Christmas story (part 1)

Santa’s missile launchers made hash of the black helicoptors. The copters were perfect targets against the snow, wallowing into range over the flat ice pack; they lit up up like flares on the elves’ radar as they lumbered over the last pressure ridge and into view. The missiles slammed into them and fiery confettii fell hissing onto the ordered ranks of the snowman army below.

It was all according to plan. Marty Wheeler chuckled as the settlement’s perimeter defenses launched fifty thousand dollar missiles at what were little more than spray-painted styrofoam mock-ups of helicoptor gunships, powered by snowmobile engines and loaded with cans of napalm. The orbiting RPV transmitted the screams of the melting snowmen. It was all a diversion, but Marty loved every second of it.

And so, while the villagers were happily lining-up crosshairs and slapping buttons in their Nintendo-brand control rooms, the attack subs rammed their sails up through the ice and disgorged troops in the middle of the town square. Marines boiled out of the subs and into the candy-cane lined streets of Santa’s Village.

* * *

Wheeler had suggested simply planting bombs under the ice and blowing the elves into the stratosphere from below, but the hostages had made that tactic a hard sell.

The memos handed down from Staff fueled Wheeler’s disgust for the lengthy, CNN kind of action that the generals apparently wanted. The thought of catering to the same reporters who had savaged him personally for years in press briefings repelled him. Wheeler wanted revenge, but he wasn’t particular about whom.

He thought about the subs, there were possibilities there. “We’re using Old Fartface, right?” The ancient USSN Senator Charles Facer was famous for its leaky reactor plumbing and bogus safety records. “Say, some kind of accident thing right as it surfaces? I mean, how many times has that piece of shit nearly ka-fwoomed already?” Wheeler had in mind an “accident thing” that would light up half the horizon from twenty klicks away.

Staff objected. We don’t want hostages back if they glow in the dark, said one pointed memo. More memos went back and forth; they had agreed that there would be carnage, just not how much, or whom, and yes, CNN reporters were still off limits.

“How about some kind of computer virus? Get one of those Microsoft guys to whip something on the goddamned snowman servers. I mean, Christ, who knows what they’re doing to those hostages. Maybe scooping out their brains and replacing them with Sony controls hooked into Vista command lines or something that will make them –”

Just get the parents and kids back, alive and all smiles for the camera crews, thank you.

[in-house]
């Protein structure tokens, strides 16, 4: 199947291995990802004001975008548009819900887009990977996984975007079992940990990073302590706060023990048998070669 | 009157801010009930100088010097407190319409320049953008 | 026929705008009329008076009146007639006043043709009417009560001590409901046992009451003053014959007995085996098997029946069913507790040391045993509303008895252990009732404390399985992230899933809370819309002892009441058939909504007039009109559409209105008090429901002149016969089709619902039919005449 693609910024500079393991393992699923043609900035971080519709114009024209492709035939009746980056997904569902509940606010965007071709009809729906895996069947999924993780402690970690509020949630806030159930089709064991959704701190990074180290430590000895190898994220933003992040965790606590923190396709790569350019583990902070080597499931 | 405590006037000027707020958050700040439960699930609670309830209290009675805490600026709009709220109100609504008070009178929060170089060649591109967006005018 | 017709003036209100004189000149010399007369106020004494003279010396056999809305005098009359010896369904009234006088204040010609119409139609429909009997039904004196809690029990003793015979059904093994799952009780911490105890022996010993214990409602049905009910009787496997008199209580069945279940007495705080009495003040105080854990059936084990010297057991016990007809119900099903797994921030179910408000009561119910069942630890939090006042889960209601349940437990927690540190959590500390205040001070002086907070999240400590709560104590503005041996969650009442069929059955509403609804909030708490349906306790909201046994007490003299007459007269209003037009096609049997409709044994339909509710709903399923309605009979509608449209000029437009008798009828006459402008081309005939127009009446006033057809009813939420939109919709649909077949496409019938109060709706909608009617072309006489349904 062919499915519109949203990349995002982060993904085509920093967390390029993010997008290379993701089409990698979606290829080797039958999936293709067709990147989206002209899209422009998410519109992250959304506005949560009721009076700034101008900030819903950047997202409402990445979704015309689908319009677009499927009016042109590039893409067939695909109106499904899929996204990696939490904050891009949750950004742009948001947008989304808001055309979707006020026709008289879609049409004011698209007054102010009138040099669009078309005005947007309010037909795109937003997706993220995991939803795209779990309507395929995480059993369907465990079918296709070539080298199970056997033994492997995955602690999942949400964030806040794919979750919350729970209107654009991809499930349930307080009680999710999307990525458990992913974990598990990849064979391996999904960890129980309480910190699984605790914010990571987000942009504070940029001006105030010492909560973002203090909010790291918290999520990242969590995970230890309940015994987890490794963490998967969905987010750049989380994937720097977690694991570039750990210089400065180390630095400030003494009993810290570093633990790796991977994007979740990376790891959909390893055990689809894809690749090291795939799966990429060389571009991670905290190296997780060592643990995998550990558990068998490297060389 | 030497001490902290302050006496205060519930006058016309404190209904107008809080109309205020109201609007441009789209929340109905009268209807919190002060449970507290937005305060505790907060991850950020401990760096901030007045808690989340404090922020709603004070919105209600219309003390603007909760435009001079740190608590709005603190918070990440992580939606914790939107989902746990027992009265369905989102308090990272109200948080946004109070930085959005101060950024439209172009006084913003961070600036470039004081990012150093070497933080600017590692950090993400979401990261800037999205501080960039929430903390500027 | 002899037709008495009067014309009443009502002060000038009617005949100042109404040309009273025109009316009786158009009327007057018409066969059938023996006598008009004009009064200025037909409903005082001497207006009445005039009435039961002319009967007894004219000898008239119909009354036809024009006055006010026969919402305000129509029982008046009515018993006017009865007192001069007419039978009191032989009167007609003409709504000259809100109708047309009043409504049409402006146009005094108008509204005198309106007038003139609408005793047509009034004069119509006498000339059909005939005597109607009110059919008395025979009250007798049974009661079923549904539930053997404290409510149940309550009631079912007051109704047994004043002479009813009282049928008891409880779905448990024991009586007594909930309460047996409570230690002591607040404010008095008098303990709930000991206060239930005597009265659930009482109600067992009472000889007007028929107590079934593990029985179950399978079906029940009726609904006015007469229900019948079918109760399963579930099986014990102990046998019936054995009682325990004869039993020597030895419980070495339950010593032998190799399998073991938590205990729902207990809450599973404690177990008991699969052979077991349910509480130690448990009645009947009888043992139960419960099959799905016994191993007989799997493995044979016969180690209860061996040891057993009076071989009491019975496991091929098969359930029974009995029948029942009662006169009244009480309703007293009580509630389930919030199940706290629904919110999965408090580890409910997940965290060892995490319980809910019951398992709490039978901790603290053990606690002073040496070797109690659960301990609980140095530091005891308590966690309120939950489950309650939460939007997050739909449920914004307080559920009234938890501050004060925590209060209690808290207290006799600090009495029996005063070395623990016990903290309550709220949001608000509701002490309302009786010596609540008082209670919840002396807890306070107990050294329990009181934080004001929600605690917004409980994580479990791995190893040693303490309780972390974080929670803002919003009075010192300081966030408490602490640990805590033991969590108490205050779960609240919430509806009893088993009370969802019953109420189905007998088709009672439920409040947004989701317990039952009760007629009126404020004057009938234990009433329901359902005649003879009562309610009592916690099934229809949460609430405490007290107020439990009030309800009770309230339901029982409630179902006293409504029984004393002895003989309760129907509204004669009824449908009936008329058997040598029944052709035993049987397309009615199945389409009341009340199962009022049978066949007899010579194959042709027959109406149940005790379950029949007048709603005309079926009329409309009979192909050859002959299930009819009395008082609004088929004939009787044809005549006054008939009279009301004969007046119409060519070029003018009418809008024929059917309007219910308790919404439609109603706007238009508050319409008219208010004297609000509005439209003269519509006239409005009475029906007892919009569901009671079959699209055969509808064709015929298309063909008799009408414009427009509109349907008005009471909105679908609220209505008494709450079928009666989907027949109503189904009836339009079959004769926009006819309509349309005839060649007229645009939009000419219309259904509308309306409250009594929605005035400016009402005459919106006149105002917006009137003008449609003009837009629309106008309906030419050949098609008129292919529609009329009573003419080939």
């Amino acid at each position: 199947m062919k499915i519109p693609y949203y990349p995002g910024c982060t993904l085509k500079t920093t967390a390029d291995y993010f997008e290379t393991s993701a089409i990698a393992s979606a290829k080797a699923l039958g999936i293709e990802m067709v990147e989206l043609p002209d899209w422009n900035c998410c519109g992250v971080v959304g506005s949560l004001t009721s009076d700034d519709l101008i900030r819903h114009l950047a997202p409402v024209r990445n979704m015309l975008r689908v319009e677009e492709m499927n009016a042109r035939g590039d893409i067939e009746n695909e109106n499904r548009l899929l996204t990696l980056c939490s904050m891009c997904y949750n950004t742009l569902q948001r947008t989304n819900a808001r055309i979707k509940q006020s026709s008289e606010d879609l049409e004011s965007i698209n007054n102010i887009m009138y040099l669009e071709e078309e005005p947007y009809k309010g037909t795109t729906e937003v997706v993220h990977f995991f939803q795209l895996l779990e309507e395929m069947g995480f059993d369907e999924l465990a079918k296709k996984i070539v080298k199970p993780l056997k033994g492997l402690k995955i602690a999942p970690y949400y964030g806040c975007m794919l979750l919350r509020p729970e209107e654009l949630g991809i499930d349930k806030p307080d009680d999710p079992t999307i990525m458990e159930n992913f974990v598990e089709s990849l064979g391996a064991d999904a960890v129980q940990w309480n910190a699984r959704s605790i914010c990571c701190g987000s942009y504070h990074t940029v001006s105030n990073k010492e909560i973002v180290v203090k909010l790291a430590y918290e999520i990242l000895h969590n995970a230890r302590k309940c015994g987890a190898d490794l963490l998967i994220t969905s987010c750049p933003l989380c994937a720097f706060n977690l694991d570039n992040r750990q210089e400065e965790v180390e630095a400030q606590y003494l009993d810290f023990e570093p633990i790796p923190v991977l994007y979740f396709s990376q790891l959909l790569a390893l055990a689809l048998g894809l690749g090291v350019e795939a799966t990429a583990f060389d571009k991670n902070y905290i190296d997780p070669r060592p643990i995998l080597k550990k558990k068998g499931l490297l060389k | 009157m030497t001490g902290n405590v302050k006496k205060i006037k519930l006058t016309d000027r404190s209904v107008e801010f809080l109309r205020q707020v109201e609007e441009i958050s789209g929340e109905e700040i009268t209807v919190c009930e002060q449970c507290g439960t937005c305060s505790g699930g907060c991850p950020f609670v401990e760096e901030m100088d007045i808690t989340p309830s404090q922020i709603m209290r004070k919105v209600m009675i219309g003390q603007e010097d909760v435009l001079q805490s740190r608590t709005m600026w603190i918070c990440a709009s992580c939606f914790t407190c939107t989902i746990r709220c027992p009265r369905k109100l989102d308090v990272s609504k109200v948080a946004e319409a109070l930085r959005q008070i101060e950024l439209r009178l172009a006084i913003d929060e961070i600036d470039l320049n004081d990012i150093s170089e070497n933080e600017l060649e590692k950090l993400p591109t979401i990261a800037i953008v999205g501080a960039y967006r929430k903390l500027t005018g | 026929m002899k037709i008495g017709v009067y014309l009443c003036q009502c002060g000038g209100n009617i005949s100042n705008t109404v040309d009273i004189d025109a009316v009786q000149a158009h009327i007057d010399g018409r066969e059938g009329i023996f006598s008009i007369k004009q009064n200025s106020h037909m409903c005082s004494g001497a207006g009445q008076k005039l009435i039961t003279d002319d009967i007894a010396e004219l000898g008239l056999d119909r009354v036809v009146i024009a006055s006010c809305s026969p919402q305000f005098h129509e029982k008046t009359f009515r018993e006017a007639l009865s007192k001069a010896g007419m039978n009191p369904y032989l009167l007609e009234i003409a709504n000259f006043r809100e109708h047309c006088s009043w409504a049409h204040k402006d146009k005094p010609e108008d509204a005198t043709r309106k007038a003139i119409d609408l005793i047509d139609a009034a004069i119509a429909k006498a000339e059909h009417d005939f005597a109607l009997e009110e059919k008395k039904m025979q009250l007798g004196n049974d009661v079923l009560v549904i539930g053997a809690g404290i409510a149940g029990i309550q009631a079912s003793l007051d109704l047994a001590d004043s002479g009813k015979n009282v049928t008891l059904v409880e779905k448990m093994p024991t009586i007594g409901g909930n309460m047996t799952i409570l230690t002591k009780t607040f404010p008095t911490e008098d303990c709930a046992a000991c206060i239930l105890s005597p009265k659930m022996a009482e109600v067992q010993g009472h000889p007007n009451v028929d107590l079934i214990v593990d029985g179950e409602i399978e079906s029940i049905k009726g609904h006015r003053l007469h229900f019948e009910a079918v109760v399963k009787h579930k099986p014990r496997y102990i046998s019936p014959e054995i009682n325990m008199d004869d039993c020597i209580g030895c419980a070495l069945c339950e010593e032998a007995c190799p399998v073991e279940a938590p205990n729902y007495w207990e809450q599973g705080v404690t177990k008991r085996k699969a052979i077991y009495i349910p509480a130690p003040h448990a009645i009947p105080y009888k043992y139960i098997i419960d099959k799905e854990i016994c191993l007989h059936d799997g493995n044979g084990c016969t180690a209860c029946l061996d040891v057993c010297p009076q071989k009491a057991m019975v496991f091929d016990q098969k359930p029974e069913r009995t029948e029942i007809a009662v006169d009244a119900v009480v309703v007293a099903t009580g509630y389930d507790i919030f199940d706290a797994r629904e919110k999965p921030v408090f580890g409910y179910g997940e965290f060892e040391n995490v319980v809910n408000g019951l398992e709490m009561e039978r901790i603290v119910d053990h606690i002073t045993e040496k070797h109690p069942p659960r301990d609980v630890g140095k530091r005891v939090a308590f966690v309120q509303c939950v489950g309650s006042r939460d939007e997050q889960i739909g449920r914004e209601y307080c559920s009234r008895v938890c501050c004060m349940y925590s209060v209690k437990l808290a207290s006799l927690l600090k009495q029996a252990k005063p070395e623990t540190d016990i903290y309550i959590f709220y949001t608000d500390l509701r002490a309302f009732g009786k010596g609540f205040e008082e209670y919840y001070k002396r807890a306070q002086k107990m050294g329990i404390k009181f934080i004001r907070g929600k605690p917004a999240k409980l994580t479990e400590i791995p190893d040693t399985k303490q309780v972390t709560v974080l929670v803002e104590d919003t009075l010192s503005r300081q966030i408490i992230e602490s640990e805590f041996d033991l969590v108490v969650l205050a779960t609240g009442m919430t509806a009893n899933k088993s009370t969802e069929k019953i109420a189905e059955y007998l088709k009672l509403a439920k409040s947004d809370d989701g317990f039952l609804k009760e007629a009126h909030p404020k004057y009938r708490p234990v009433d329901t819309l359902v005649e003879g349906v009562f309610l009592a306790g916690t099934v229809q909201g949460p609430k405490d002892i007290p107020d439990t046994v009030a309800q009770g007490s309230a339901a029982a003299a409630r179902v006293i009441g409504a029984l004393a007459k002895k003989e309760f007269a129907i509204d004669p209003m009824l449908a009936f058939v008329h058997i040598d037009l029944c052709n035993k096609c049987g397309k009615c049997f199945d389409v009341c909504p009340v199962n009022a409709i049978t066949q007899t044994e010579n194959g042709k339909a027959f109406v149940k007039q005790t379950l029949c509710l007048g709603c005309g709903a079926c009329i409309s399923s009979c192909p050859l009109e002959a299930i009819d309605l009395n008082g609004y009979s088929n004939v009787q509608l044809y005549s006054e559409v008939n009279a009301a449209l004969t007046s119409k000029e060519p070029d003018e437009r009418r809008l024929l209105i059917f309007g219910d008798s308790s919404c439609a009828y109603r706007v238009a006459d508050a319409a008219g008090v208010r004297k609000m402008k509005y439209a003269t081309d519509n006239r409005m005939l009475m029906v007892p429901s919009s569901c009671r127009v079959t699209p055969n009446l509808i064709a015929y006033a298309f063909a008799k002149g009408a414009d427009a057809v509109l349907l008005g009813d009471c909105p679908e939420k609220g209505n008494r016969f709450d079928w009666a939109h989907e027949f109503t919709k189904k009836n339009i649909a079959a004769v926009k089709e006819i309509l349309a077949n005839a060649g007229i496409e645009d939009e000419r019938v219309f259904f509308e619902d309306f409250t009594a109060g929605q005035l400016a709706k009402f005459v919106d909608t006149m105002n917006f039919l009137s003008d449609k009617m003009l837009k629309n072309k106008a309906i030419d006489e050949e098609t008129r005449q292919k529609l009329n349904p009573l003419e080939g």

“– vote democrat or something.”

But, by all means, toast the elves if you want to, and any snowmen who get in the way.

Something inside Wheeler snapped. He liked the tiny sound it made.

* * *

“Okay, the Chunk pops up here, right next to, what’s that, the power station?”

“They make myrrh balls there, we think. Or maybe cluster bombs.”

“Whatever. It blocks their retreat. So, ah, put the King Tut *here* where it takes out the mess and gets a bunch of troops right into the barracks. Leaving the Putz. Where?”

“Not the main house?”

“If I order the USSN Pointsetta to come up from under and destroy the quote prime objective unquote of this mission, both you and I will be shot on national teevee, with Cathy Lee Gizzard asking us ”How do you *really* feel about color coordinated firing squad uniforms?””

“Not even a *little* too close?”

“Okay. This, then. What rooms are the hostages kept in? I want you to beat it out of that commie traitor reindeer with a cattle prod if you have to, but having half of that house gone from the get-go is going to save us buckets of trouble.”

* * *

“This is Delta One Nine Actual. Drop us three H-E about ten meters north of our GPS squawk.”

“Roger that, one-niner. Three packages on their way.”

From five miles up in the orbiting AWACS, the village looked like an anthill that was having the shit kicked out of it by invisible boots. Wheeler watched through a ground scope as three closely spaced explosions marked the mortal exit of another troup of over-confident elves.

On the ground, the barber-pole-striped pillbox that had been platoon leader Erickson’s most recent worry was replaced by a momentary geyser of ice chips and salt water. Now he had a clear way to advance into the compound, assuming he didn’t encounter any more of those goddamn candy-cane gattling guns, or run out of stuff to walk on.

He looked at the spreading water around the hole in the ice where the pillbox had been and got on the horn again.

“Tell Willy not to use too many more mortars, it’s getting pretty iffy down here.” There was a fine line between taking the enemy out with explosives and chewing up the ice so badly that they’d need kayaks.

Pretty soon, he was sure, they would be fixing bayonettes.

to be continued…

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0 Responses to Christmas story (part 1)

  1. Raoul Duke says:

    (a) you should be writing for the game that is my day job, the humor is kinda aligned.
    (b) some day, like after it actually gets launched, look at the game: battle.gaiaonline.com.

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